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Writer. Wheelman. Occasional DIY mechanic. Walking collection of hang-ups. Hopeless romantic. Old-school. Analog soul in a digital world. I am all of these things and more.

Tuesday, December 25, 2007

Two birds, one gadget

Some of you may know that since my collection of digital music ripped from my CD collection (and some loaned ones) kept growing and growing, I've had my eyes set on getting a digital audio player. (No iPod was ever in my wish list, though.)

Some of you may also know that I've never really liked my cellphone, my mom's hand-me-down Nokia 6600. It's got a lot of features compared to today's models, but I never took to its soap-bar form factor.

Regular readers will remember at this point last year I was looking to get a Nokia 5300 XpressMusic phone---arguably the first or second in that line. The best of both worlds, right?


It was not without its drawbacks. Dismal battery life, a non-standard 2.5mm audio jack and a fragile screen were livable, but the deal-killer was its lack of support for WMA music files, which most of my music is encoded in. The newer 5700 came, went, and addressed the WMA playback, but it looked much less appealing than the 5300.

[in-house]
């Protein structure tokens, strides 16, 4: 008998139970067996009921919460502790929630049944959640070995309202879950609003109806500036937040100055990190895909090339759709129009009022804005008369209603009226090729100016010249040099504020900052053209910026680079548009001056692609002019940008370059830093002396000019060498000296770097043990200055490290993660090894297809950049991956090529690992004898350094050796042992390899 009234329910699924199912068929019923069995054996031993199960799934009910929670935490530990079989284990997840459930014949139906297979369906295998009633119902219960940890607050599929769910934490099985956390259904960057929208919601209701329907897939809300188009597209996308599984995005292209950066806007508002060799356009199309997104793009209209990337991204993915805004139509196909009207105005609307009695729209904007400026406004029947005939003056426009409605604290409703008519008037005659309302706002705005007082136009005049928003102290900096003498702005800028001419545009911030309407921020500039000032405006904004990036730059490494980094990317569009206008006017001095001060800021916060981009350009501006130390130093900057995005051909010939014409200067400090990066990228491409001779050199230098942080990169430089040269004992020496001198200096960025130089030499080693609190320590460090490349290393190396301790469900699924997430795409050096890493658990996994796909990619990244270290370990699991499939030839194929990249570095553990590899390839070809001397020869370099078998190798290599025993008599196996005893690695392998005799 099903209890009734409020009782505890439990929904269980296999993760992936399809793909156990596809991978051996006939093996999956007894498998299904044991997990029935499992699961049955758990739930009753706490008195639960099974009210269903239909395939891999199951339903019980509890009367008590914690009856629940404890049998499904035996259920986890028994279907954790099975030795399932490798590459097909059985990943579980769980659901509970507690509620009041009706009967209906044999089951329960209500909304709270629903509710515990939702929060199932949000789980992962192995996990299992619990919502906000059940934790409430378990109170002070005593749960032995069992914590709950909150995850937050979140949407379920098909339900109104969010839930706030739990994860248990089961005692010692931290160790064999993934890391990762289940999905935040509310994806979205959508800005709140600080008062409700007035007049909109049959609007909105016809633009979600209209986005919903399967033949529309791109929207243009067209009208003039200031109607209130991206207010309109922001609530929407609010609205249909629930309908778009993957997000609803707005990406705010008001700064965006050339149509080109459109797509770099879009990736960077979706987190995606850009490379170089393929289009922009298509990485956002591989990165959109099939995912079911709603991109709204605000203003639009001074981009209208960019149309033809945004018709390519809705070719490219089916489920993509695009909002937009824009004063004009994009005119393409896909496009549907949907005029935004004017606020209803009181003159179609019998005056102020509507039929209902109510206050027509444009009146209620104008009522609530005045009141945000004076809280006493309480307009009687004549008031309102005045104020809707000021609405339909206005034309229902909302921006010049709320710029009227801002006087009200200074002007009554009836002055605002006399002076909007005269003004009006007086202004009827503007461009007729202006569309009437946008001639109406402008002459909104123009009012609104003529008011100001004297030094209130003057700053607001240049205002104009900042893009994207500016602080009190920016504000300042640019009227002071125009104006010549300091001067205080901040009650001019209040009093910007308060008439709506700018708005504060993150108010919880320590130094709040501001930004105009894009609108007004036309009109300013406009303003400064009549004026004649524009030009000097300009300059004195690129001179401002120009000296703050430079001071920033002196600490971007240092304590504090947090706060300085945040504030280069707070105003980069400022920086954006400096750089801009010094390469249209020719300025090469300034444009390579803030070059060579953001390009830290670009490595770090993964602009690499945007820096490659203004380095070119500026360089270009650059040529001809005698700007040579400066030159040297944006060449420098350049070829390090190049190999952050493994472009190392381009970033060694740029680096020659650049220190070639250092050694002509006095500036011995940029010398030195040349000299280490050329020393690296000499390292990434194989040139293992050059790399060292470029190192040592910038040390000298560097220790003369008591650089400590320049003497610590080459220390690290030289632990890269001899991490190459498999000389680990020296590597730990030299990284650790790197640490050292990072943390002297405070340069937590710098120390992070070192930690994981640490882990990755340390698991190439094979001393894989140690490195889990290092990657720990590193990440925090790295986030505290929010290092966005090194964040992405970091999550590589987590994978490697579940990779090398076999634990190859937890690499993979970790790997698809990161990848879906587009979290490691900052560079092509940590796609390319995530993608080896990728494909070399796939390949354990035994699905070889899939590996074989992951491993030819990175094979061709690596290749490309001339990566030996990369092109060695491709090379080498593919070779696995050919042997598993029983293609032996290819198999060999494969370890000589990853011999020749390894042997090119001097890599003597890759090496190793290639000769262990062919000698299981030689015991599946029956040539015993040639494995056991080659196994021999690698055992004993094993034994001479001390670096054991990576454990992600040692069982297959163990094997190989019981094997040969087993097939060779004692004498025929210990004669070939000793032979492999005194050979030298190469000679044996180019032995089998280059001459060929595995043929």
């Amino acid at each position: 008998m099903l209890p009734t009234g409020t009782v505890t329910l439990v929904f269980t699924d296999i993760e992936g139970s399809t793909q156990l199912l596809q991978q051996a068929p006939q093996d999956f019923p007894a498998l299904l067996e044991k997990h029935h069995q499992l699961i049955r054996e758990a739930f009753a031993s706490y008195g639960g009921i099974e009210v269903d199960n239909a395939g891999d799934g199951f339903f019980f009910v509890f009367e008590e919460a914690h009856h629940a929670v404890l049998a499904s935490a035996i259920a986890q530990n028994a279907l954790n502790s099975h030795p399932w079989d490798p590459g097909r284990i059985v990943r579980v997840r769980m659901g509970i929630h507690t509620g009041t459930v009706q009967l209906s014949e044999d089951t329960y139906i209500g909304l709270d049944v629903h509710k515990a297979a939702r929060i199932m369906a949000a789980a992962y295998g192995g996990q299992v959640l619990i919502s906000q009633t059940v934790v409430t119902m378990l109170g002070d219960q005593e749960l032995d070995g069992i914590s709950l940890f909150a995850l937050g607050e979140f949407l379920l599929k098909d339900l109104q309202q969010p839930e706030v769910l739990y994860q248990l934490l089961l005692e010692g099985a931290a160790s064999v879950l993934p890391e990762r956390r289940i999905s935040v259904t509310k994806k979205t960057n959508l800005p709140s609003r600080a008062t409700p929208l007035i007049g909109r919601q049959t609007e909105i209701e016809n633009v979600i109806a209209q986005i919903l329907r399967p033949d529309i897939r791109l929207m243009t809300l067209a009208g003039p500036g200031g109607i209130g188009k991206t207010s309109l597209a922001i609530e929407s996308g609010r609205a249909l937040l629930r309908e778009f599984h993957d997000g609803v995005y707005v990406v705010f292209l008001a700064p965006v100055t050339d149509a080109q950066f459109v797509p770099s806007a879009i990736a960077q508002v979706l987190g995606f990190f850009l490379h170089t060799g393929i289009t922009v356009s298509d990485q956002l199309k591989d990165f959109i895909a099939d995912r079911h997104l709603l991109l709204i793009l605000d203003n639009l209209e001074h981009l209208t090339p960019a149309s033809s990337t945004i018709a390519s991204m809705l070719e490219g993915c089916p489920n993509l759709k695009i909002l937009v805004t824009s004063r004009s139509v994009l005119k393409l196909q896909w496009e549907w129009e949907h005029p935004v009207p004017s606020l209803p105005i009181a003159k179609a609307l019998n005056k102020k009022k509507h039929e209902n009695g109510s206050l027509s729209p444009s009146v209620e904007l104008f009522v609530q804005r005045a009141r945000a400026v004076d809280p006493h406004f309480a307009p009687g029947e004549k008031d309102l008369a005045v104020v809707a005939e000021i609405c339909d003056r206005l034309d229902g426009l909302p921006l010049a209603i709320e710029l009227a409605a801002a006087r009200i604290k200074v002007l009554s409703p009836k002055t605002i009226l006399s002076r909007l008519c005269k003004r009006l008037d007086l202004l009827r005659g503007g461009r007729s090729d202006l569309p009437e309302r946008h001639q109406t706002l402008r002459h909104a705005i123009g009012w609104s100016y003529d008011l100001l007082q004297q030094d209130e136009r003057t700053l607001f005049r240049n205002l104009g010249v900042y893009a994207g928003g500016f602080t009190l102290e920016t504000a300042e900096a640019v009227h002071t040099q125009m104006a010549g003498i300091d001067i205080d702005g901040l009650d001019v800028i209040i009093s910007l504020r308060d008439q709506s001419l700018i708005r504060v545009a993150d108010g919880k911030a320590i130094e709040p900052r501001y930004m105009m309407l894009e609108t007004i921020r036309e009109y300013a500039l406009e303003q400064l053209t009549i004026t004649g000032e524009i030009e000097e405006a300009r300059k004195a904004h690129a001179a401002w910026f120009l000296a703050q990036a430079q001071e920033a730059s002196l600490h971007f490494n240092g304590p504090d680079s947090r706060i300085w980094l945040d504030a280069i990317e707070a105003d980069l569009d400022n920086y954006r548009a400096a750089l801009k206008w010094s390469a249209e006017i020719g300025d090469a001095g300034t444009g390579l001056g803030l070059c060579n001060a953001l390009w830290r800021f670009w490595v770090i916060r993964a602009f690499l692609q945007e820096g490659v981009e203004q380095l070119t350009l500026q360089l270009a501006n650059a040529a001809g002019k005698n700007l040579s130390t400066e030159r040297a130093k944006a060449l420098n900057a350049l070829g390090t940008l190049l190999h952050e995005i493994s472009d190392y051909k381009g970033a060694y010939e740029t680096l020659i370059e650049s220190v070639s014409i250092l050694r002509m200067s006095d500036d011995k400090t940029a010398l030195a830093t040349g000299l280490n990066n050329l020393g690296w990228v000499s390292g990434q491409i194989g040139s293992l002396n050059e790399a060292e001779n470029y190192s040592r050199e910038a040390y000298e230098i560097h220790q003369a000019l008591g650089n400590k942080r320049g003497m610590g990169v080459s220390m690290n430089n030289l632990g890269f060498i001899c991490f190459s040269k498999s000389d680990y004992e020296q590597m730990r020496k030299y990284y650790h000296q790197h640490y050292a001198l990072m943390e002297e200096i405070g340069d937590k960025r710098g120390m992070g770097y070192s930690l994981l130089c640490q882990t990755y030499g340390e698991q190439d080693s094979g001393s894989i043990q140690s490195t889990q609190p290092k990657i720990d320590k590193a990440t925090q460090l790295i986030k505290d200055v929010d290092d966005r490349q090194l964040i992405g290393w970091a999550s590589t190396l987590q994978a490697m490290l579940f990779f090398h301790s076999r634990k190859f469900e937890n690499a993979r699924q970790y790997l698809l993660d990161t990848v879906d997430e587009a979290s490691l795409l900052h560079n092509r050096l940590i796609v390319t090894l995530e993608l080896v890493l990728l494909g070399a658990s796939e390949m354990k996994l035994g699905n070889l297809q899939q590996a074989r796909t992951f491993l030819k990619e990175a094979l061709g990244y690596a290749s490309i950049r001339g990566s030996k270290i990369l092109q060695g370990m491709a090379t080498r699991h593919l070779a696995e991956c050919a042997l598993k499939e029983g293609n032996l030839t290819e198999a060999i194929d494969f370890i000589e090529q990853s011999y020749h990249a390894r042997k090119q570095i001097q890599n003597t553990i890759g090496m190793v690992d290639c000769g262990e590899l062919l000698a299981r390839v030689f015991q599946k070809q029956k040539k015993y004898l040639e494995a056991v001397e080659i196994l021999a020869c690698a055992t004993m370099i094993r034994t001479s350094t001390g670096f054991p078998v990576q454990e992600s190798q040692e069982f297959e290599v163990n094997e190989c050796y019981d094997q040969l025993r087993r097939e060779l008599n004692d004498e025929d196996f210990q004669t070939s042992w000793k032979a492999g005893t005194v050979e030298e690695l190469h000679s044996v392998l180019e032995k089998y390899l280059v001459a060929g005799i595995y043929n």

I spent 2007 loaning my Tita Vik's trusty CD Walkman and soldiering on with the 6600, while whetting my appetite on Attack of the Show's "Gadget Pr0n" and digital audio player reviews on CNET and Anythingbutipod.com.

While wandering in Power Plant, I saw something very promising and put it on my Christmas wish list...and I got it: the Nokia 5310 XpressMusic phone.

Next to the chunky 5300, 5700 and my 6600, this thing is so slim it's anorexic. The 5300's side-mounted music buttons remain, now wider and made of textured plastic over aluminum. A standard 3.5mm stereo mini jack takes pride of place on the top, next to the proprietary mini-USB jack. I glossed over the equally new but more expensive 5610 XpressMusic because of that audio jack, and I've developed doubts on the reliability of slider mechanisms after seeing the abused demo units in several Nokia stores. The 5310's even light enough to hang on the neckband of my Creative EP-635 earphones. On these earphones the 5310 has a lot of oomph---listening at the lowest volume is plenty loud enough for my ears, and the music quality's very good.

The phone still isn't perfect, though. On prolonged music-playing periods, battery life won't last you two days, and the loudspeaker is on the weak side. In a perfect example of megapixel count not being everything in digital cameras, the 5310's 2-megapixel unit is slow and isn't very good compared to the old 6600's VGA camera. Finally, when playing music, there are infrequent random times when it stops and reupdates its music library. All are livable quirks, and frankly, you really don't buy a 5310 for its camera---you get it because you love music on the go.

Thanks, Mom. I didn't think you'd take me seriously when I told you I wanted the 5310 as a Christmas present---I'd really rather prefer to buy my stuff by myself. That's why I appreciate it all the more.

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